Scots pine

Pinus sylvestris

Scots pine (Pinus sylvestris) is a tree of the Pinaceae family with ochre-brown bark, that grows throughout Europe and even Syberia.

  • Bath

  • Skin application

  • Oral route

  • Respiratory route

Essential oil of Scots pine must be applied diluted to the skin.

Do not use in: pregnant or breast-feeding women, children under the age of six years, persons allergic to one of the components, subjects with asthma without the advice of an allergologist before the first use, persons suffering from functional kidney failure (monoterpenes) or with a history of kidney disease.

Respiratory allergy
Apply 3 drops of pure essential oil of Scots pine to the lower back, around the kidneys, adrenal glands, chest and solar plexus each morning and noon for eight days.

Air cleansing during the winter
Diffuse a few drops of essential oil of Scots pine for 10 minutes each hour.

Chill
5 drops of essential oil of Scots pine, 5 drops of essential oil of ravintsara. Mix the two essential oils in a teaspoon of powdered milk or neutral base for the bath. Pour into a hot bath (no more than 37 °C); stay in the bath for fifteen minutes.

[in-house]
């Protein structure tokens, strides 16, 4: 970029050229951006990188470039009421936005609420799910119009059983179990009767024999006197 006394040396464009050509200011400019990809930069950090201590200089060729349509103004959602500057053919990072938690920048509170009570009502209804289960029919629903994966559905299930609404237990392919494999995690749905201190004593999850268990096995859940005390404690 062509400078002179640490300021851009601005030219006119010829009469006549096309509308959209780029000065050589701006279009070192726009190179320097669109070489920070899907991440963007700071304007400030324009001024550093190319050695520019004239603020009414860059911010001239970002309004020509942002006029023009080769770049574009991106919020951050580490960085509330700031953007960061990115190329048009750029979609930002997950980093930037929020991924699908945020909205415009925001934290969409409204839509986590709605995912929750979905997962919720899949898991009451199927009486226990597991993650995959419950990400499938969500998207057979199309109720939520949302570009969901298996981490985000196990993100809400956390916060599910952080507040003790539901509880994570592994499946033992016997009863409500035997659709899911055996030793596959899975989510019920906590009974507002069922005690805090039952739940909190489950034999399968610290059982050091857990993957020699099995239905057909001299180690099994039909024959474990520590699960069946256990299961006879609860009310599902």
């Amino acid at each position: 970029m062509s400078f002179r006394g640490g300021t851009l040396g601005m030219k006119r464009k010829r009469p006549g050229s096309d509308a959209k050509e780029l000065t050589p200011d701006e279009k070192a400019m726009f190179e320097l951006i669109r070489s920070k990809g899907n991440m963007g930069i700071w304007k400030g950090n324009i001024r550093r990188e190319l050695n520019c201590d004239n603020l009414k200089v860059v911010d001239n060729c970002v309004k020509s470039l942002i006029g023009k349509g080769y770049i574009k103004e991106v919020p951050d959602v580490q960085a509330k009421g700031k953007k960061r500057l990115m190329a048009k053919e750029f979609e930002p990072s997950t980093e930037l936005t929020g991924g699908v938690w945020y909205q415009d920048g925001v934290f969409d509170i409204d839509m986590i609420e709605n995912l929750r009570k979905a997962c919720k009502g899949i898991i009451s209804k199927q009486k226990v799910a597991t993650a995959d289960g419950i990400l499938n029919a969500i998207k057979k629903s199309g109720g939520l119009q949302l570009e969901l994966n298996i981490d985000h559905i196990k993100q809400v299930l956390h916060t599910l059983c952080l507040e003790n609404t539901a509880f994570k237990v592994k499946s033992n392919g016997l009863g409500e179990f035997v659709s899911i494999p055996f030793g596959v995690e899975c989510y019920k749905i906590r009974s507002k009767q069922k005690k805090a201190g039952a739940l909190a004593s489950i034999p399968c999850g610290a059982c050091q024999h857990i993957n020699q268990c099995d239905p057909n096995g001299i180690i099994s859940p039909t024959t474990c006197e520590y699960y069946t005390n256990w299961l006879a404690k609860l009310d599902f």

ENT sphere decongestion
Inhale 3 drops of essential oil of Scots pine in a bowl of hot, non-boiling water. Cover your head with a towel and breath in the fragrant vapours.

This tree can grow to a height of forty metres and live for up to five hundred years. Its leaves are small needles grouped in pairs with a common seed at their base. The flowers are located at the base of the branches for male trees, or at their ends for female trees. The fruit are elongated cones, smaller than those of the pinaster, that open to release seeds with wings.

Humans and pine trees have a long common history: an offering table dating back to 2265 BC, exposed at the Louvre museum, mentions Cilicia pine oil, or hatet-âch. In mythology, the great goddess Cybele changed the young and handsome Phrygian Atys into a pine and, in medicine, Hippocrates prescribed pine resin against pneumonia. Arabic physicians recommended its use against "lung ulcers", an expression which may have referred to tuberculosis. As the tree is very widespread, the cure was inexpensive: in the "Edict of Maximum" (301 AD), pine resin was estimated at twenty denerii per pound, i.e. five times less than Arabian saffron. "Old wives' medicine" recommended inhaling a decoction of buds to treat cold or sinusitis and gargling it to treat laryngitis. Both poets and authors have praised the legendary beauty of pine.

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